As you read this account, and then click over to the Mail to read the rest of this shocking description of how utterly screwed are English urban zones, imagine how bad it will be when the state can no longer pay out ‘benefits’ to all these entitled-feeling thugs. Just think of what they will do when they can’t just get a hand out for all they want. And this day is coming soon, either because the state can’t pay it out anymore, or because sooner or later people realize that money only has value so long as someone actually is willing to do service or trade goods for it. And as less people actually produce wealth, tokens of it lose meaning.
One mother’s terrifying account of why her middle-class neighbourhood suddenly doesn’t feel so safe any more…
Last updated at 8:15 AM on 8th March 2012
Walking home from school, my two eldest sons, then aged four and five, were chomping their way through Rice Krispie cakes bought at a school sale, while I pushed their baby brother in a pram beside them.
Typically for 3.30pm in the part of North-West London where we live, the pavements were awash with children and pushchairs. This area, with its wide tree-lined avenues, smart family homes and good schools, is hugely popular with young families.
We were almost home when four-year-old Zach pleaded to be allowed to put the rest of his cake money towards his favourite Fireman Sam magazine.
Shaken: Lisa with her boys (from left) Rocco, Mallik and Zach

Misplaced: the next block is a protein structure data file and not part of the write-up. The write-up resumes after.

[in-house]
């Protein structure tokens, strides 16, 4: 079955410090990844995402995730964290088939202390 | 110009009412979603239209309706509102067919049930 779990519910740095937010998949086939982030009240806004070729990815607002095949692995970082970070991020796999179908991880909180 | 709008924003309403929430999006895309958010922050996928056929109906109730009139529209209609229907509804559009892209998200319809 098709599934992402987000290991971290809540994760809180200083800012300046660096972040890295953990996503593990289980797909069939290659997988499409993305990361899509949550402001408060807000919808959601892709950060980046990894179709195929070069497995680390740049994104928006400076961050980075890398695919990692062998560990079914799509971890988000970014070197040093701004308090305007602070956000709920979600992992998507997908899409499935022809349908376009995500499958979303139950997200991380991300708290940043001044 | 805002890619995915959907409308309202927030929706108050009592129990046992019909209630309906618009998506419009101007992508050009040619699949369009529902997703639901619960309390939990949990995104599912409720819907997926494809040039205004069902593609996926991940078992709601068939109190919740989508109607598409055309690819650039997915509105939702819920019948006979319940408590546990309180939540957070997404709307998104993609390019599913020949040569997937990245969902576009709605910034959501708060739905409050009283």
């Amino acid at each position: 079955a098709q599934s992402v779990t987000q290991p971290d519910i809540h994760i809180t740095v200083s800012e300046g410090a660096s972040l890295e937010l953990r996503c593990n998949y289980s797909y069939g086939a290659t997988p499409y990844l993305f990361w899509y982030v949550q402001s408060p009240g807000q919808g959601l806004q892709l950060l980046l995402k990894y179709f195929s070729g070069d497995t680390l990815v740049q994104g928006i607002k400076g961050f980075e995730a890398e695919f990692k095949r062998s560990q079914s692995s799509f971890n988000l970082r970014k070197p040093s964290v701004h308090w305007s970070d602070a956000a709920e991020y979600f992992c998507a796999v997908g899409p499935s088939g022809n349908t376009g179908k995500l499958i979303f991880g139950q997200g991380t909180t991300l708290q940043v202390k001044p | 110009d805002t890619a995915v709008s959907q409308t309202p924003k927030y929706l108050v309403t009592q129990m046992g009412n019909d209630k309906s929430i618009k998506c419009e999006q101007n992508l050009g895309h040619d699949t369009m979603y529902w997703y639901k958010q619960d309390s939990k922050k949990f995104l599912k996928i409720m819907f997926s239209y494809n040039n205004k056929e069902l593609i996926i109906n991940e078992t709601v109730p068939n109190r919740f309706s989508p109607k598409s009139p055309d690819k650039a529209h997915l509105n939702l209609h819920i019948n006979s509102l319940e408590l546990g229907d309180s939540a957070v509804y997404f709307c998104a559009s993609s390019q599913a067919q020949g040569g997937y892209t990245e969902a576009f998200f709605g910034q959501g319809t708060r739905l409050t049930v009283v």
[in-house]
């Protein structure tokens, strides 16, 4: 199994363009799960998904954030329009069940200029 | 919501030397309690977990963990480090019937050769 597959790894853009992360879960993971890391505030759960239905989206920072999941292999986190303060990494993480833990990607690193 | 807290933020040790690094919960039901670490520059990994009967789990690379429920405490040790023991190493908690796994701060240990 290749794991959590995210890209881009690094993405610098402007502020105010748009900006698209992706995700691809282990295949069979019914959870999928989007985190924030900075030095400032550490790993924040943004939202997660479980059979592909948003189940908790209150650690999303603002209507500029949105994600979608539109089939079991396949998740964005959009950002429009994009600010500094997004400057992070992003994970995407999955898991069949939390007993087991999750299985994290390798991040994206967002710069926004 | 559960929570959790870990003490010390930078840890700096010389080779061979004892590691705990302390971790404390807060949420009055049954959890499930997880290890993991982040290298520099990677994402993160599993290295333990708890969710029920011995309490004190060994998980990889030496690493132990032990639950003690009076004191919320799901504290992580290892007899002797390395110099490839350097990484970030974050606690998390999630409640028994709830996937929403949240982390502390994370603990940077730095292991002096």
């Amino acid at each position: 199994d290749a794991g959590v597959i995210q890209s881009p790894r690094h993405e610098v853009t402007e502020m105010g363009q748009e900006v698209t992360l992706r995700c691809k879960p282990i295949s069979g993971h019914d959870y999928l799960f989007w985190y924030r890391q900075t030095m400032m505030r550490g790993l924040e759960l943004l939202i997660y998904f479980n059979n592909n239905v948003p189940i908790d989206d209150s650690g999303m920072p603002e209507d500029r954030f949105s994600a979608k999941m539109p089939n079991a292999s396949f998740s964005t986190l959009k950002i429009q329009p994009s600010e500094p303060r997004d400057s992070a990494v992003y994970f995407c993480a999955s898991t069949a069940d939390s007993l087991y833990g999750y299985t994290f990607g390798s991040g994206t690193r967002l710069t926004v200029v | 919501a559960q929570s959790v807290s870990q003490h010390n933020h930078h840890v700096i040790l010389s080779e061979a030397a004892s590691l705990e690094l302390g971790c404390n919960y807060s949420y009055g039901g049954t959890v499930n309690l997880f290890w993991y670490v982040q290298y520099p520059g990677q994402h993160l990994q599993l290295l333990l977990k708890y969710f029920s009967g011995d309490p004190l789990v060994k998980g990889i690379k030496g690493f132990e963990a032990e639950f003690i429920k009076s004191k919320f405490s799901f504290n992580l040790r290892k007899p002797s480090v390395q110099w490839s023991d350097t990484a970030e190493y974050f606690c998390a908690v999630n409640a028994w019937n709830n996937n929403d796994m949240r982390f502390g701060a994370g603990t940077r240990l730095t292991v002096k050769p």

We’d just left our local newsagent’s, magazine firmly in my little son’s hand, when we suddenly found ourselves in the middle of a 12-strong gang of hooded youths who were chasing a girl who looked no older than 14.
One grabbed her and started battering her with an umbrella, but she managed to get away. Then the youths gave chase, throwing bottles and shouting obscenities. It looked as though they meant to kill her.
As members of a rival gang appeared from nowhere, bottles rained down all around us. When one ricocheted off the pram canopy — waking my one-year-old with a start — I froze.
As a journalist, I’d devoted years to infiltrating London’s violent teenage gangs, and filmed two TV documentaries on the subject. Slowly gaining their confidence, I got close to several of the hardest gang members, entering drug dealer-controlled ‘no-go’ zones where even the police wouldn’t venture.
I’d wanted to understand what triggered their anti-social behaviour and to help them articulate their feelings without resorting to violence. But as a mother of three vulnerable children terrified by this pack of youths, my overwhelming instinct was to protect my offspring.
Grabbing my sons and frantically pushing the pram with one hand, I rushed to get them home as quickly as possible. Then to my horror, Zach broke free of my grip and blindly ran back into what was now a full-on turf war.
Our cakes spilled out over the pavement. It was the wrong thing to do, of course. I’d drawn attention to my fleeing family, and a splinter group gave chase after us, calling out ‘get the whities’.